Some of the reasons given for the cause of the deaths: 63 from “other diseases” such as ulcers, yellow fever (jaundice) and intestine, lung and throat infections, 23 were listed as “suicide” in the cells, and 12 deaths from brain hemorrhage, and 66 were termed as “no further action”. What century are we living in? Since when do people die from ulcers, jaundice and intestine, lung and throat infections? Do people for no apparent reason suddenly get brain hemorrhage and die?
18 February, 2011
alaysia's economy slowed to 4.8 per cent growth in the fourth quarter
Malaysia's economy slowed to 4.8 per cent growth in the fourth quarter, hit by falling exports, but for the whole year it saw better-than-expected 7.2 per cent expansion, the central bank said.
Bank Negara said the slower growth globally had led to a weaker performance in Malaysia's export-dependent economy in the three months to December. Gross domestic product rose 5.3 per cent in the third quarter.
Exports fell to 3.7 per cent in the December quarter compared with 10.4 per cent in the previous three months.
"The slower growth in exports was due mainly to the lower exports of manufactured products, reflecting the softening global demand for electronics," Bank Negara said in a statement.
Electrical and electronic items account for about 40 per cent of Malaysia's total exports.
The full-year figure beat the government's target of 7.0 per cent and followed a contraction of 1.7 per cent in 2009 as it was hit by the global economic crisis.
The central bank says Malaysia is on track for 6.0 per cent growth this year.
"Going forward, the global economic recovery is expected to remain uneven across the different regions.
"The pace of growth of the Malaysian economy will be affected by the environment of moderating external demand. Growth will, nevertheless, be supported by continued firm expansion in domestic demand," the bank said.
Bank Negara also said a series of investments announced by the government "are likely to provide significant support to the growth momentum in private investment".
Prime Minister Najib Razak has unveiled a series of economic reforms since taking power in 2009 aimed at creating 3.3 million jobs and pushing the country towards developed-nation status by 2020.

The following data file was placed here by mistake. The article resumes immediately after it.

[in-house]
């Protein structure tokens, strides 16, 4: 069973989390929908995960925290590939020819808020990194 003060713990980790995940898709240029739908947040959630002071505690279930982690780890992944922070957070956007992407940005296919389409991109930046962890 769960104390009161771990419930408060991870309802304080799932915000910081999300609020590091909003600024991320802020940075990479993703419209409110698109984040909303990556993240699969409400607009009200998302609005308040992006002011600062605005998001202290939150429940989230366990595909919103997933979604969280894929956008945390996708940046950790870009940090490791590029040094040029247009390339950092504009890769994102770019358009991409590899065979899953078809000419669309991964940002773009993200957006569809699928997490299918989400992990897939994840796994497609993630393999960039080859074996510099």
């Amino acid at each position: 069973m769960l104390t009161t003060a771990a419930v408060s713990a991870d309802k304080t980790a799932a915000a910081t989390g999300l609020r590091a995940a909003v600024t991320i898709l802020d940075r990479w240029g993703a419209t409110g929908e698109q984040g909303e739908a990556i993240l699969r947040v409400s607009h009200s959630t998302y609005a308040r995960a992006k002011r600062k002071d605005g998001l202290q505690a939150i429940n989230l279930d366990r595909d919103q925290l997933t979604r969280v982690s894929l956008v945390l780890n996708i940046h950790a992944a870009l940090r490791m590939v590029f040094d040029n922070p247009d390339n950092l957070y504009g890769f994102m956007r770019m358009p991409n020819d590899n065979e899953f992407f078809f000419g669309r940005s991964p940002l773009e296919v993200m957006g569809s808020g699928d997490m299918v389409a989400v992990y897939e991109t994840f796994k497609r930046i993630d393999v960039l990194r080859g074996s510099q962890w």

He has promised major infrastructure projects and financial market liberalisation, and vowed to stimulate the private sector to attract much-needed foreign investment.
11 February, 2011
Several Malaysian states are planning Valentine’s Day crackdown
Valentine's Day - HARAM dalam Islam
Several Malaysian states are planning a crackdown on “immoral acts” during Valentine’s Day as part of a campaign to encourage a sin-free lifestyle, an Islamic party leader Wednesday.
Authorities in the northern states of Kedah, Penang and Kelantan as well as central Selangor state will carry out “immorality checks” on February 14, said Nasrudin Hasan Tantawi, head of the Islamic party PAS’s youth wing.
PAS is part of the opposition alliance that won control of the four states in 2008 elections. Its conservative stance has caused friction with its two partners including the liberal Chinese-based Democratic Action Party.
“We have identified spots in these states which are used by lovers and we are deploying local religious department officials as well as party members to stop such sinful acts like casual sex which violates Islam,” Nasrudin told AFP.
He said authorities will take action against those caught in the dragnet, under Islamic laws that run in parallel with the civil justice system in Muslim-majority Malaysia.
“There have been campaigns promoting ‘no panties’ on Valentines Day and even free hotel room offers for unmarried couples. We must stop such practices here as these are sinful activities,” he added.
Nasrudin said PAS youth was also launching a campaign to promote a sin-free lifestyle during the period.
“We are not trying to stop love, but want to ensure that whatever Muslims in Malaysia do is moral and in keeping with our faith.”
PAS is known for its hardline stance on morality and in Kelantan, which the party rules in its own right, it has banned gambling, restricted the sale of alcohol and requires men and women to queue in separate lines at shops.
08 February, 2011
John R.Malott: The Price of Malaysia's Racism